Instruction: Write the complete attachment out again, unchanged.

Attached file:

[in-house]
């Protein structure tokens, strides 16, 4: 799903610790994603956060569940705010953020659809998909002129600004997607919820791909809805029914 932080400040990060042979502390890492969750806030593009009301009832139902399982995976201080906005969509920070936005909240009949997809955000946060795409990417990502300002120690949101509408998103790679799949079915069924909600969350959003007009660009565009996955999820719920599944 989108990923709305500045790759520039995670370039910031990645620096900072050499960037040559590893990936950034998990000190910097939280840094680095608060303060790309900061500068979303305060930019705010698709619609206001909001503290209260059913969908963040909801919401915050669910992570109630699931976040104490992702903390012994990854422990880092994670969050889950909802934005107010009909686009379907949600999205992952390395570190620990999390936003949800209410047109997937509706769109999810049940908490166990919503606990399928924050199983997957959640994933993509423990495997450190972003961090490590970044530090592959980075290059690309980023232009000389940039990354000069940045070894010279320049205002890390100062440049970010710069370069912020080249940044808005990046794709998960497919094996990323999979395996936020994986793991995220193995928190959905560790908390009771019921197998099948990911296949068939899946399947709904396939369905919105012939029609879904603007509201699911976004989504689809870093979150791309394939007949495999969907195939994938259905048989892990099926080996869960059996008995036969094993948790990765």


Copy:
[in-house]
């Protein structure tokens, strides 16, 4: 799903610790994603956060569940705010953020659809998909002129600004997607919820791909809805029914 932080400040990060042979502390890492969750806030593009009301009832139902399982995976201080906005969509920070936005909240009949997809955000946060795409990417990502300002120690949101509408998103790679799949079915069924909600969350959003007009660009565009996955999820719920599944 989108990923709305500045790759520039995670370039910031990645620096900072050499960037040559590893990936950034998990000190910097939280840094680095608060303060790309900061500068979303305060930019705010698709619609206001909001503290209260059913969908963040909801919401915050669910992570109630699931976040104490992702903390012994990854422990880092994670969050889950909802934005107010009909686009379907949600999205992952390395570190620990999390936003949800209410047109997937509706769109999810049940908490166990919503606990399928924050199983997957959640994933993509423990495997450190972003961090490590970044530090592959980075290059690309980023232009000389940039990354000069940045070894010279320049205002890390100062440049970010710069370069912020080249940044808005990046794709998960497919094996990323999979395996936020994986793991995220193995928190959905560790908390009771019921197998099948990911296949068939899946399947709904396939369905919105012939029609879904603007509201699911976004989504689809870093979150791309394939007949495999969907195939994938259905048989892990099926080996869960059996008995036969094993948790990765």